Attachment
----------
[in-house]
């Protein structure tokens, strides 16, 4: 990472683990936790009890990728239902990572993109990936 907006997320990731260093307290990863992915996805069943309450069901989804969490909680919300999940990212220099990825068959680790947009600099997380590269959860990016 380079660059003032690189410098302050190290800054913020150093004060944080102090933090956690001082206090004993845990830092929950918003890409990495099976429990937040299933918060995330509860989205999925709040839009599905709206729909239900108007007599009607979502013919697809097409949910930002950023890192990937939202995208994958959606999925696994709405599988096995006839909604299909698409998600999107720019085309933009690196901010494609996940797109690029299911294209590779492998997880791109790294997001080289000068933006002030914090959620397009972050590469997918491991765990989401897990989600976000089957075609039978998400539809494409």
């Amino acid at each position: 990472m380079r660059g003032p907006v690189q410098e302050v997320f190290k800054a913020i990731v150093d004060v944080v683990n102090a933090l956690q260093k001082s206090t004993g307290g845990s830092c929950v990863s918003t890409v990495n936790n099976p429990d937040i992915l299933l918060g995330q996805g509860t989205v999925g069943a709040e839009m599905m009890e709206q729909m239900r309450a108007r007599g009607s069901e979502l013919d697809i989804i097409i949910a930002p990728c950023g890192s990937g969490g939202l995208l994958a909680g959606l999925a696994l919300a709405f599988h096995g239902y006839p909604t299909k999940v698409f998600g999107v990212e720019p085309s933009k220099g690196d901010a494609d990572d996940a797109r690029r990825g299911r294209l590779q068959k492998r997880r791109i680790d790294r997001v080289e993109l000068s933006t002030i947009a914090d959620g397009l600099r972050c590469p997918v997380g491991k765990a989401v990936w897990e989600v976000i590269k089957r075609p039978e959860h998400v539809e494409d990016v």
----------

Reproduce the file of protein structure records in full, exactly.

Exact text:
[in-house]
């Protein structure tokens, strides 16, 4: 990472683990936790009890990728239902990572993109990936 907006997320990731260093307290990863992915996805069943309450069901989804969490909680919300999940990212220099990825068959680790947009600099997380590269959860990016 380079660059003032690189410098302050190290800054913020150093004060944080102090933090956690001082206090004993845990830092929950918003890409990495099976429990937040299933918060995330509860989205999925709040839009599905709206729909239900108007007599009607979502013919697809097409949910930002950023890192990937939202995208994958959606999925696994709405599988096995006839909604299909698409998600999107720019085309933009690196901010494609996940797109690029299911294209590779492998997880791109790294997001080289000068933006002030914090959620397009972050590469997918491991765990989401897990989600976000089957075609039978998400539809494409």
């Amino acid at each position: 990472m380079r660059g003032p907006v690189q410098e302050v997320f190290k800054a913020i990731v150093d004060v944080v683990n102090a933090l956690q260093k001082s206090t004993g307290g845990s830092c929950v990863s918003t890409v990495n936790n099976p429990d937040i992915l299933l918060g995330q996805g509860t989205v999925g069943a709040e839009m599905m009890e709206q729909m239900r309450a108007r007599g009607s069901e979502l013919d697809i989804i097409i949910a930002p990728c950023g890192s990937g969490g939202l995208l994958a909680g959606l999925a696994l919300a709405f599988h096995g239902y006839p909604t299909k999940v698409f998600g999107v990212e720019p085309s933009k220099g690196d901010a494609d990572d996940a797109r690029r990825g299911r294209l590779q068959k492998r997880r791109i680790d790294r997001v080289e993109l000068s933006t002030i947009a914090d959620g397009l600099r972050c590469p997918v997380g491991k765990a989401v990936w897990e989600v976000i590269k089957r075609p039978e959860h998400v539809e494409d990016v």